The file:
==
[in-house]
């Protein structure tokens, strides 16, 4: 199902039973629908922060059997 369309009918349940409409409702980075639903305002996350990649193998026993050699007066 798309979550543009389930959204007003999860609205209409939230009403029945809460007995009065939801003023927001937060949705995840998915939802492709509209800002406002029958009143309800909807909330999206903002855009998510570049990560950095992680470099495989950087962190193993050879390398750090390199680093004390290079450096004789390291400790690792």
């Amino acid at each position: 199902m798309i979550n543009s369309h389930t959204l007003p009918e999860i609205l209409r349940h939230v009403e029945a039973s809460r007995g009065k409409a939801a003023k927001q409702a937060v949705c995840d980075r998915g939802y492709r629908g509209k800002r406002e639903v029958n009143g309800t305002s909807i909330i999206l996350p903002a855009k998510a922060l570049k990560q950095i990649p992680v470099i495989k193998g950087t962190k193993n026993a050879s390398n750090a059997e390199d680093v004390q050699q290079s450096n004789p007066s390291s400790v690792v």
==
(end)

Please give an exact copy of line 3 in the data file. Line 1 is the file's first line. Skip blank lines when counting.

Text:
């Amino acid at each position: 199902m798309i979550n543009s369309h389930t959204l007003p009918e999860i609205l209409r349940h939230v009403e029945a039973s809460r007995g009065k409409a939801a003023k927001q409702a937060v949705c995840d980075r998915g939802y492709r629908g509209k800002r406002e639903v029958n009143g309800t305002s909807i909330i999206l996350p903002a855009k998510a922060l570049k990560q950095i990649p992680v470099i495989k193998g950087t962190k193993n026993a050879s390398n750090a059997e390199d680093v004390q050699q290079s450096n004789p007066s390291s400790v690792v």